Monday, April 2, 2012

REVIEW: Catching Fire by Suzanne Collins

I really enjoyed this as a follow up to The Hunger Games and (but) thought that it had many of the same strengths and weaknesses as its predecessor.

To begin with, I was really looking forward to getting a better look at the setting and politics of Panem, which I thought would be likely now that The Hunger Games were over and it seemed like the rest of the series was going to follow the course of the rebellion. I was a little disappointed to find that this didn't happen, with events once again rarely expanding past Katniss and her sphere of influence. While I think this constant restricted scope allows us to truly empathise with Katniss and keeps the suspense high, I feel we lose out on a lot of potential story that is happening elsewhere.

Once again the book is divided into two distinct halves and once again I felt the first half was extremely rushed in parts. Katniss and Peeta do a 'Victor's Tour' and visit each of the twelve districts of Panem - an excellent opportunity to expand upon what we know ... which Collins then neglects to capitalize on. She spends a few pages on District 11 and then manages to dismiss the other 10 AND the Capitol in three lines. Again I think this is due to her wanting to keep up the pace fast and the plot moving (in which she is incredibly successful) and also keeping the length of the book down for young readers.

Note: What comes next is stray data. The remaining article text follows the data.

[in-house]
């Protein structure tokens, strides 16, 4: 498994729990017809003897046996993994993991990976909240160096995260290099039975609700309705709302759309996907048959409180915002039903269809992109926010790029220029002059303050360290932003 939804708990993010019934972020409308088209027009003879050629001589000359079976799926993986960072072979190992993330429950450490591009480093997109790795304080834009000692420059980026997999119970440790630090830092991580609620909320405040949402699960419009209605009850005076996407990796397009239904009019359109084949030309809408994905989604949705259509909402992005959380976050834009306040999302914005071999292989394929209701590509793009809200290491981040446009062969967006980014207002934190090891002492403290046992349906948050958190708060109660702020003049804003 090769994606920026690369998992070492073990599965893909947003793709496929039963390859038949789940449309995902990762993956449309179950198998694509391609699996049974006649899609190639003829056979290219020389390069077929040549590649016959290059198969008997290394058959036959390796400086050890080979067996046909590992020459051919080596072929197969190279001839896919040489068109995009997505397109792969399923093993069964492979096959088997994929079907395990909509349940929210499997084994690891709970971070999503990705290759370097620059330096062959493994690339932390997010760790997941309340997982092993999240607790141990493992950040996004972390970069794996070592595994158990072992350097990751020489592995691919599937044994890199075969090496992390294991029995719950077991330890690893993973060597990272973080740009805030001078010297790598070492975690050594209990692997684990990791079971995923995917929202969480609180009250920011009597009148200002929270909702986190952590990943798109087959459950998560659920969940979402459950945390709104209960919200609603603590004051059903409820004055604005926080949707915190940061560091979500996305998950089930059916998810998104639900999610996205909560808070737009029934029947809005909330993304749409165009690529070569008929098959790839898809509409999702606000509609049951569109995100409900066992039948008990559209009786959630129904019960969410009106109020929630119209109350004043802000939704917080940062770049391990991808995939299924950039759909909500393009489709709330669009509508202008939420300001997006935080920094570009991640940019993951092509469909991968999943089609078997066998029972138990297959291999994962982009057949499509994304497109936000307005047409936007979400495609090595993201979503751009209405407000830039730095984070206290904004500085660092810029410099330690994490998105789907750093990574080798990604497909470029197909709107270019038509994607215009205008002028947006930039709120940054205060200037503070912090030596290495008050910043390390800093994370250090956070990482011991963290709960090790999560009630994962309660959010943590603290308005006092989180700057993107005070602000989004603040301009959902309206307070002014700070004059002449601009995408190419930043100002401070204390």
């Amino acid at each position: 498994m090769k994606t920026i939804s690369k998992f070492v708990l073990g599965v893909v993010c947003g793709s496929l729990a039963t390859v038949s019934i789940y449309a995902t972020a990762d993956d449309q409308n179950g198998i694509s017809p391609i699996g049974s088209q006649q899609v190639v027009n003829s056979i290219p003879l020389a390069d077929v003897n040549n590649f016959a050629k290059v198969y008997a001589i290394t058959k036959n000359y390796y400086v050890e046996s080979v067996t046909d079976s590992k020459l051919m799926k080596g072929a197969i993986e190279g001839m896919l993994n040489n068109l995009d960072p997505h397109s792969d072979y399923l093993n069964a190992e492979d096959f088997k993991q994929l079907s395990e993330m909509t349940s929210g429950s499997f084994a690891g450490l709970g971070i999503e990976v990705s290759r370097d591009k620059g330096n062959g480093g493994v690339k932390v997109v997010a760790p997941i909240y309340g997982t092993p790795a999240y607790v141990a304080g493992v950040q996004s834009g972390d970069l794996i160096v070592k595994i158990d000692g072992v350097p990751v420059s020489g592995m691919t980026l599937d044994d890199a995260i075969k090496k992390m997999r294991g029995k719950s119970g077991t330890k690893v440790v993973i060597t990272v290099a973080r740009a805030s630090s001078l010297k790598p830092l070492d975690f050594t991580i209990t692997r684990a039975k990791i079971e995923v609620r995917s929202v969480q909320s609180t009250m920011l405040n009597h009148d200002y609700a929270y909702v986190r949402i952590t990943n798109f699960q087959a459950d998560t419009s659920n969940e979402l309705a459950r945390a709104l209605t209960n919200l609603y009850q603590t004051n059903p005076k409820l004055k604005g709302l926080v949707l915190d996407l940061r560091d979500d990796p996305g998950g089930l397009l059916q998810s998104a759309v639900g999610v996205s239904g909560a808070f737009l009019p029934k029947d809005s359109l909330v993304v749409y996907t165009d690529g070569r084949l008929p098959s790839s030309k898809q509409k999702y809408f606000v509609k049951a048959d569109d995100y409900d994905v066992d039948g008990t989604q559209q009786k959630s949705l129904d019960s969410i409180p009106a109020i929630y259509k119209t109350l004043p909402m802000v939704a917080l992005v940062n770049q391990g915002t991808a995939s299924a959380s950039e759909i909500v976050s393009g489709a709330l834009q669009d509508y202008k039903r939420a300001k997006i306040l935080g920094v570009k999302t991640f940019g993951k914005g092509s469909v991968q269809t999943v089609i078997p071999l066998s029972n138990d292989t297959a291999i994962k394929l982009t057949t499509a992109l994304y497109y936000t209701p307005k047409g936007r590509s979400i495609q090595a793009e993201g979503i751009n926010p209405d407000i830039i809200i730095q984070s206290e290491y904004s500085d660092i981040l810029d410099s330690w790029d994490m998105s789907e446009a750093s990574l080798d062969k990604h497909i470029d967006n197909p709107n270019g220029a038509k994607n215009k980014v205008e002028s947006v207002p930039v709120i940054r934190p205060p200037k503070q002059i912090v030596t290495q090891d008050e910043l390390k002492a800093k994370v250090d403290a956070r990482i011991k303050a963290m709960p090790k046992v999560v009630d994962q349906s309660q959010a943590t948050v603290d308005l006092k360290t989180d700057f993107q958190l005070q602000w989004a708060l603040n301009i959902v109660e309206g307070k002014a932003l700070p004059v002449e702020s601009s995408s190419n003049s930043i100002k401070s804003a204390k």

I must admit I did not see mid-book plot twist/revelation coming at all and although I thought it was an interesting decision, it did become a little formulaic and less 'dangerous'. I found the whole second half still rushed and nowhere near as exciting at The Hunger Games. The resolution was the most disappointing element for me ... it lacked any kind of subtlety and depth in its delivery, but luckily was saved by the exposition itself, which made grand promises for the final book.

With those criticisms out of the way, I have to say I am feeling a profound connection to this series, but I cannot really justify why. I am beginning to see why it has become so popular and why it has been having such amazing successes as a series and a movie. Yes, most of the time it is somewhat simple but I think this helps us as the reader focus more keenly on what is presented. We are entirely invested in Katniss and those around her, rather than having to be concerned with the the rebellion, the world and its inhabitants as a whole.

I'm seeing the movie tonight (finally!) and will no doubt make a post about it. I watched the trailer again this morning, and after actually reading The Hunger Games, it gave me shivers. Everything has so much more meaning now - the most prominent of which is the four notes whistled at the very end of the trailer.


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  2. While the Hunger Games is written for an older teen audience, I all can enjoy this and there is something in it for everyone.